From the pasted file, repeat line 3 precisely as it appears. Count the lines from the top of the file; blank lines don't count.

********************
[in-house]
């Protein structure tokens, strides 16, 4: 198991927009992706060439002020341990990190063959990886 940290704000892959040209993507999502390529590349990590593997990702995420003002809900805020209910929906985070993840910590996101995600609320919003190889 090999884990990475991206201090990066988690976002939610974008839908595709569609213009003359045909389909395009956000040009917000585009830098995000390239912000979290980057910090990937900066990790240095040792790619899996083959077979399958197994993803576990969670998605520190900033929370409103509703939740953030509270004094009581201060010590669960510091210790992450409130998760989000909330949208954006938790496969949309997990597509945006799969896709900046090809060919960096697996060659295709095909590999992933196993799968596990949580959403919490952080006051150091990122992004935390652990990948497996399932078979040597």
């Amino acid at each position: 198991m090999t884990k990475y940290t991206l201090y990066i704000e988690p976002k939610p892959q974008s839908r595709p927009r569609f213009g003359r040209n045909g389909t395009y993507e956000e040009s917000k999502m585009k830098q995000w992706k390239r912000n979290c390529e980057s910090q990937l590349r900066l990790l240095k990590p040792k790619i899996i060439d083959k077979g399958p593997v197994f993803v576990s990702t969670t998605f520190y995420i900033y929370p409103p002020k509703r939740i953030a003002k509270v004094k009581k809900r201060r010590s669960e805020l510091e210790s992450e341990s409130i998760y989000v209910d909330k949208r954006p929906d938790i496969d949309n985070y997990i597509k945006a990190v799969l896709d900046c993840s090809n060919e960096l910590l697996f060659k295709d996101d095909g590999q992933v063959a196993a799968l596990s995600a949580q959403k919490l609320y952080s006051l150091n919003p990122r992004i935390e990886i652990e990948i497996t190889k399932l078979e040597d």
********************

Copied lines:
């Amino acid at each position: 198991m090999t884990k990475y940290t991206l201090y990066i704000e988690p976002k939610p892959q974008s839908r595709p927009r569609f213009g003359r040209n045909g389909t395009y993507e956000e040009s917000k999502m585009k830098q995000w992706k390239r912000n979290c390529e980057s910090q990937l590349r900066l990790l240095k990590p040792k790619i899996i060439d083959k077979g399958p593997v197994f993803v576990s990702t969670t998605f520190y995420i900033y929370p409103p002020k509703r939740i953030a003002k509270v004094k009581k809900r201060r010590s669960e805020l510091e210790s992450e341990s409130i998760y989000v209910d909330k949208r954006p929906d938790i496969d949309n985070y997990i597509k945006a990190v799969l896709d900046c993840s090809n060919e960096l910590l697996f060659k295709d996101d095909g590999q992933v063959a196993a799968l596990s995600a949580q959403k919490l609320y952080s006051l150091n919003p990122r992004i935390e990886i652990e990948i497996t190889k399932l078979e040597d």